For the past 25 years, we marketers have been cheerleaders for own demise. We bemoan our lack of influence at the Board and attribute it to not speaking the language of the Board, that is, short term financial measures. We say that we are unworthy of leadership roles because we are unaccountable, the Department of Spending. Naturally, other functional groups are only too happy to oblige us and further reduce our ability to lead strategic development.
Turbulence and volatility are the prevailing characteristics of today’s business environment. Gone are the days when organisations could plan ahead with some degree of certainty. Now the risk of relying on forecasts and buying or making products ahead of demand is significant. More than one business has paid the price of inventory obsolescence and write-offs on the one hand or lost sales on the other because of forecast error.
Building on my recent blog on the “get rights” of Supply Chain Strategic Initiatives, it is worth exploring four critical headings for any supply chain leaders To-Do list.
Crises happen. Organisations might like to wish that they didn’t, but the reality is that the unexpected has an unhappy knack of occurring.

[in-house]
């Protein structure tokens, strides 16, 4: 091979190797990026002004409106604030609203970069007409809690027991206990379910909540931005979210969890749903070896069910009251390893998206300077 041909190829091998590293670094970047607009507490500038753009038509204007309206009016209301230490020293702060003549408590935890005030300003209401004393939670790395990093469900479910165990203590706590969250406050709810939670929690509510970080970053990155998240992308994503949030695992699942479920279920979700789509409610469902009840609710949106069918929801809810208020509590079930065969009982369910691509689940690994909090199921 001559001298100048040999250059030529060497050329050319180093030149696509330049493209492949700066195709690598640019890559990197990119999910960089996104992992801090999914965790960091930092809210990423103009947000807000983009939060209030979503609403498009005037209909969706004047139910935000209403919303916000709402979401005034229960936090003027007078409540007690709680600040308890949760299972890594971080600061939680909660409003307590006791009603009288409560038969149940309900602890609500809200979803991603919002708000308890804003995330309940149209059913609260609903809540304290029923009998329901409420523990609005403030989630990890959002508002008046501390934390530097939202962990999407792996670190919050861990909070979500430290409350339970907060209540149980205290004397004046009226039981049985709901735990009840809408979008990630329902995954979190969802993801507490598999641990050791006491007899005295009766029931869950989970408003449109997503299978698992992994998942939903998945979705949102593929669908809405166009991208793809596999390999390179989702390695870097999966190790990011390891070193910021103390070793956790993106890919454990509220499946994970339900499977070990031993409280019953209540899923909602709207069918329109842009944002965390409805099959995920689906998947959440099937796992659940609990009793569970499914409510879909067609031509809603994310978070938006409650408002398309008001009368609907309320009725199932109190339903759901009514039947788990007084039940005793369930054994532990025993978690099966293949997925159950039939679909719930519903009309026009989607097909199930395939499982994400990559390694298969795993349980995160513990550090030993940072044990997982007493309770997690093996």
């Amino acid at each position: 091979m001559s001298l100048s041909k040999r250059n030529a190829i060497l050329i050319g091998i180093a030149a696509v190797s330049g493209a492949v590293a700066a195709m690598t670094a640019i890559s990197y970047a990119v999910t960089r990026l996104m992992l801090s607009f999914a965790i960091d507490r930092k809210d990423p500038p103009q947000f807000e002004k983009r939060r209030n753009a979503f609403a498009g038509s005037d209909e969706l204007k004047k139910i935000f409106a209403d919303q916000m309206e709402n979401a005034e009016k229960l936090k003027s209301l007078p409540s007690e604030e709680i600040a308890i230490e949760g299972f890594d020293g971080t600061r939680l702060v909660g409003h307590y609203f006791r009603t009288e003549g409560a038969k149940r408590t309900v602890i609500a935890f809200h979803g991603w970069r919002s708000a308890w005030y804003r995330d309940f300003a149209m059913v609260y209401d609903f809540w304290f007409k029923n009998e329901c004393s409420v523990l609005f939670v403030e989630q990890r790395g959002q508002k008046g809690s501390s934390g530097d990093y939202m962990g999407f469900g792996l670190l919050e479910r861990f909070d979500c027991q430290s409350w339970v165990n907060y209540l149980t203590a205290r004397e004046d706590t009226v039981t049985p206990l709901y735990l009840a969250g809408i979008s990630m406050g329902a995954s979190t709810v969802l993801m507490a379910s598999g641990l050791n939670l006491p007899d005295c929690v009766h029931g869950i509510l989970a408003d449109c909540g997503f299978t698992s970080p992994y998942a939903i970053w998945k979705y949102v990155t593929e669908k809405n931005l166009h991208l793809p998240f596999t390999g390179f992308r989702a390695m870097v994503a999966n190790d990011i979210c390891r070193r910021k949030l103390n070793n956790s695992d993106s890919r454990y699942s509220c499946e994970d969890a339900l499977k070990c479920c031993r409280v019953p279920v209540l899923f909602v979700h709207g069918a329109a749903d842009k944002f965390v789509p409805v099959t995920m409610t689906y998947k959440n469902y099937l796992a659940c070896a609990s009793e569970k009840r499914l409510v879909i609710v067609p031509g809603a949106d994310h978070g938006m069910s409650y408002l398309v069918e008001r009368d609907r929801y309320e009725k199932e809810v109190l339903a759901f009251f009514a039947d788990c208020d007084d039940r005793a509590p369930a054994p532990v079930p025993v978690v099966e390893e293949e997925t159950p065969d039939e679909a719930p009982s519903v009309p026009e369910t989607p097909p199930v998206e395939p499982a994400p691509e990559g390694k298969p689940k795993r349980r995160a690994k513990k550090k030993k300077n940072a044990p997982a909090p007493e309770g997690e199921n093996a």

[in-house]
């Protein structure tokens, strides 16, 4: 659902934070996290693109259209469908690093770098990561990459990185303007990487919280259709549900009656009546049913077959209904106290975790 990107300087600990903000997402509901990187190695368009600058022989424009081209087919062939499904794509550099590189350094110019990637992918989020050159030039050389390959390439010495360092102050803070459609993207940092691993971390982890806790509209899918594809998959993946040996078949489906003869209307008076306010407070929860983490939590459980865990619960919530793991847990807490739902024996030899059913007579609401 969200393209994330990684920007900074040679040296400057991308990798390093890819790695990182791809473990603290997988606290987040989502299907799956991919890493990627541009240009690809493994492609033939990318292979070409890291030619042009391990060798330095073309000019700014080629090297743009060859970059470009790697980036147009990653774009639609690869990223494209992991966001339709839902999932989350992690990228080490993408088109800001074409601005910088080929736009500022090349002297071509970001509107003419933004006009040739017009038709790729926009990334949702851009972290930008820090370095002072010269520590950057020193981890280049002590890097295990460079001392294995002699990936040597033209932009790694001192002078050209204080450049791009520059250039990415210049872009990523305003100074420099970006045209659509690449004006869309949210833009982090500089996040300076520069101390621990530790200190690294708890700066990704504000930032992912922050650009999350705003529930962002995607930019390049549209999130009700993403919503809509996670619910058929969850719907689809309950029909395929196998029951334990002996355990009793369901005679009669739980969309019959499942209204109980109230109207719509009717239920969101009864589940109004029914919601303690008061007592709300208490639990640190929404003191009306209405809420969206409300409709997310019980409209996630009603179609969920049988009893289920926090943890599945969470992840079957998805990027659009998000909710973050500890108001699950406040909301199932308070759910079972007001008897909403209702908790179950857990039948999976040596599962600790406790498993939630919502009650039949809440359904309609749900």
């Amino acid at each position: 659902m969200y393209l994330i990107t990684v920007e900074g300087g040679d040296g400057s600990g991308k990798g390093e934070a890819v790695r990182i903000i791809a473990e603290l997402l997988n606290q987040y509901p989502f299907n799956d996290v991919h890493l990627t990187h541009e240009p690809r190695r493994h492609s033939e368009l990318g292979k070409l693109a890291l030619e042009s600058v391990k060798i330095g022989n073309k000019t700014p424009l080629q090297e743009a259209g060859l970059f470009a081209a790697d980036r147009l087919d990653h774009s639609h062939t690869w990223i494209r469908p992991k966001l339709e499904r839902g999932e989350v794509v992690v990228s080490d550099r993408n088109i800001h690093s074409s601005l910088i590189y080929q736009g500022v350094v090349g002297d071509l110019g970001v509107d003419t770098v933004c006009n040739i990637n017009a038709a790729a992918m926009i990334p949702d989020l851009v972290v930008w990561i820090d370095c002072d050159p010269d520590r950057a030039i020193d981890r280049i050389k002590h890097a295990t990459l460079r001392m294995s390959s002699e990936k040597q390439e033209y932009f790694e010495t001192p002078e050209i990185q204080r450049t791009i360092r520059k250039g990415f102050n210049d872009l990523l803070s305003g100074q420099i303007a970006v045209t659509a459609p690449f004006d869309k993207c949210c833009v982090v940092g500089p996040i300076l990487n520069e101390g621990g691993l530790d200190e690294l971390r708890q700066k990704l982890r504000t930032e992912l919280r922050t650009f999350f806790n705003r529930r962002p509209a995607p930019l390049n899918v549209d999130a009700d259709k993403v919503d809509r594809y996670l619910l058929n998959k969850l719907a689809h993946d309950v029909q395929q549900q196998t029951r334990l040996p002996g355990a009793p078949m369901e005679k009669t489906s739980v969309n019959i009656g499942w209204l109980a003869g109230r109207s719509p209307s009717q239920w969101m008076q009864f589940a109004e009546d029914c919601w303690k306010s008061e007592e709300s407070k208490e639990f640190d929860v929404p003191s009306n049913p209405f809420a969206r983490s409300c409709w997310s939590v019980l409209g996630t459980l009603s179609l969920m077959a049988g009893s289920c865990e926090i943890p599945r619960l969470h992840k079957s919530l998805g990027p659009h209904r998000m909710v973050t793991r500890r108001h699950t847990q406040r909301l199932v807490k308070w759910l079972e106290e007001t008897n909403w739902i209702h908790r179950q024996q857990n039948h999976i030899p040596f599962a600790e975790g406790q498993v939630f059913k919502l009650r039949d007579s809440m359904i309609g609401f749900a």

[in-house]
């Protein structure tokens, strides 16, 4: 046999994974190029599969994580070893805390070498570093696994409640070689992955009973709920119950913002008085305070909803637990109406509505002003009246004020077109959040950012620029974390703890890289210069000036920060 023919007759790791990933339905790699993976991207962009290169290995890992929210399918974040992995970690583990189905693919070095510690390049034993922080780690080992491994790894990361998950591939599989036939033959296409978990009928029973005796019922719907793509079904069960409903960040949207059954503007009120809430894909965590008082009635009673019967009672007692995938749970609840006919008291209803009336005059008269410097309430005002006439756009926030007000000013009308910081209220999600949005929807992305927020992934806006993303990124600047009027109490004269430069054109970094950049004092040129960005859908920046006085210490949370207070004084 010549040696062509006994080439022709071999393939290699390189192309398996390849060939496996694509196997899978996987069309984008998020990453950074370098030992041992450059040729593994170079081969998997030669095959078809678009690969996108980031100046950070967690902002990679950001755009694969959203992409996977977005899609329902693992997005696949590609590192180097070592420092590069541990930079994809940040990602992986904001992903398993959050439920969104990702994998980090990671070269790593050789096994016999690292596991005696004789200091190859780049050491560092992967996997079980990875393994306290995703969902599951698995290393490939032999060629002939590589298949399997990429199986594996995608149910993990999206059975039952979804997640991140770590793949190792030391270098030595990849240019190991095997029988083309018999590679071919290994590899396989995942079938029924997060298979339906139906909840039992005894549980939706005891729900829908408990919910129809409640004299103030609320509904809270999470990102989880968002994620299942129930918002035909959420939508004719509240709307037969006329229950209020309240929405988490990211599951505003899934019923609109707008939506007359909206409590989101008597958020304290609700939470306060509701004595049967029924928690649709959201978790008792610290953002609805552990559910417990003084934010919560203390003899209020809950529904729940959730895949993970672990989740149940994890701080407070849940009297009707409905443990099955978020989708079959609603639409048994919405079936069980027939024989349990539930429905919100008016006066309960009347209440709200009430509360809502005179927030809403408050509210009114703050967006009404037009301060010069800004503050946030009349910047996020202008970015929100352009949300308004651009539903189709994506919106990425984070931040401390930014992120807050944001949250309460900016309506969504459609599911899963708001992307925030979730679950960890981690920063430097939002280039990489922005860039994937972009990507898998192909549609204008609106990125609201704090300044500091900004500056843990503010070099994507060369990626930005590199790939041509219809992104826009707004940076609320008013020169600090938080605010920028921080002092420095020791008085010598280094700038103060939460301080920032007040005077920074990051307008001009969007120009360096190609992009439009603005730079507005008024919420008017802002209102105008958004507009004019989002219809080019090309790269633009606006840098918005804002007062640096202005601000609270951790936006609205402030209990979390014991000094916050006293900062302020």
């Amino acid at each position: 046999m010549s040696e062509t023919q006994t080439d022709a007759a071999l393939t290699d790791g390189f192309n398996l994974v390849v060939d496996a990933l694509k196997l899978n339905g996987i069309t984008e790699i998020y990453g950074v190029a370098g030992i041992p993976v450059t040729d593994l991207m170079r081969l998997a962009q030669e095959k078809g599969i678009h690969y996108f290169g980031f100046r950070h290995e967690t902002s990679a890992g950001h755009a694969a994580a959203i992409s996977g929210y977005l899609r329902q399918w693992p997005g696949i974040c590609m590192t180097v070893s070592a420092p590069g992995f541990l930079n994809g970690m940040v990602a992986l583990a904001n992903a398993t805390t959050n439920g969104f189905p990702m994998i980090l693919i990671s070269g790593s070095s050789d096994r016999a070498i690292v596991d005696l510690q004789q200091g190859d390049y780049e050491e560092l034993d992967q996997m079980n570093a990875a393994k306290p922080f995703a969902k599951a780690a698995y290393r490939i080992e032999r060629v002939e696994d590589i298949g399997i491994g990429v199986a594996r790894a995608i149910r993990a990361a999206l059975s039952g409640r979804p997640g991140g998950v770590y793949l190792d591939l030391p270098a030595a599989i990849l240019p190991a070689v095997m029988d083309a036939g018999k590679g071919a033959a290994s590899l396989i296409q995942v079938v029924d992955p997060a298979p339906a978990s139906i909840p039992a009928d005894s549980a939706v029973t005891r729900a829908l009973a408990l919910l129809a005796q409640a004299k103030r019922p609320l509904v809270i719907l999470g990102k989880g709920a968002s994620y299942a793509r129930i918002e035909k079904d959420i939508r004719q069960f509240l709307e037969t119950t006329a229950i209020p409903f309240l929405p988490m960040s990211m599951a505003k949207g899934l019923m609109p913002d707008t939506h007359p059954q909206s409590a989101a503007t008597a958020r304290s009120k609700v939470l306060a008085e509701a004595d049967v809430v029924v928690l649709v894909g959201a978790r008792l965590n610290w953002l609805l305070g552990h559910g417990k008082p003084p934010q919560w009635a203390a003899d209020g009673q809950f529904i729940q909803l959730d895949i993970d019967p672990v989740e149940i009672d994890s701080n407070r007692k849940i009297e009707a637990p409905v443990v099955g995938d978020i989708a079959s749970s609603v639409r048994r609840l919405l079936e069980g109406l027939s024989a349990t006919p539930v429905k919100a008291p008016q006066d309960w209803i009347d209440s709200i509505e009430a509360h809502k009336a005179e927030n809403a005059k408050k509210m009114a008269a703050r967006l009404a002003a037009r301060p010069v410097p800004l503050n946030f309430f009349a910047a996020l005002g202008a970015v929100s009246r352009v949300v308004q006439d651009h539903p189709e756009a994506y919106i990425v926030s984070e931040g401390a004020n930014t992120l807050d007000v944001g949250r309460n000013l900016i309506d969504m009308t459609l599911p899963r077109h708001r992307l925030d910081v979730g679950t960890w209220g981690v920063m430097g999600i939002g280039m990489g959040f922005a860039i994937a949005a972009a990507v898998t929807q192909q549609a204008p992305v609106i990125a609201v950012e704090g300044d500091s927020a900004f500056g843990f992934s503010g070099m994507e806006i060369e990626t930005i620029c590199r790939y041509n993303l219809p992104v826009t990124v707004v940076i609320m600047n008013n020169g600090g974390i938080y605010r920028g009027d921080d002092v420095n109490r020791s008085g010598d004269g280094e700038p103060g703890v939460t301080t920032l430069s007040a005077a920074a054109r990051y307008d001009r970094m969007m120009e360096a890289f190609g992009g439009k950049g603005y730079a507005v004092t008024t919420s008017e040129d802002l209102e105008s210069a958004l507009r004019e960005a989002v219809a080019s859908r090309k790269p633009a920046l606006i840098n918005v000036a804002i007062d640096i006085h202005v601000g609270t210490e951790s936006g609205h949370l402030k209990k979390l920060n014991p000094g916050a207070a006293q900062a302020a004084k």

Most organisations already have some of the elements of this framework, but it is rare to find a sales target system that features the entire framework in a holistic fashion. This framework comprises key practices that are required for ensuring that the performance measures used in the target setting process and the targets agreed are effective.
Implementing new supply chain strategies and initiatives has always been recognised as a challenge. Even in the increasingly digitized supply chain to be effective, both the “hard wiring” (technical issues) and “soft wiring” (people issues) of the supply chain need to change, often simultaneously to ensure success.
Sales targets are extensively used by sales organisations to help achieve a ‘desired’, ‘promised’, ‘minimum’, or ‘aspirational’ level of performance. Setting sales targets are mainly used for motivating specific behaviour, establishing expectation, evaluation and rewarding performance. At present, the use of performance targets seems to be ubiquitous; however, a high proposition of organisations have reported to be dissatisfied with their targets arguing that this management practice is...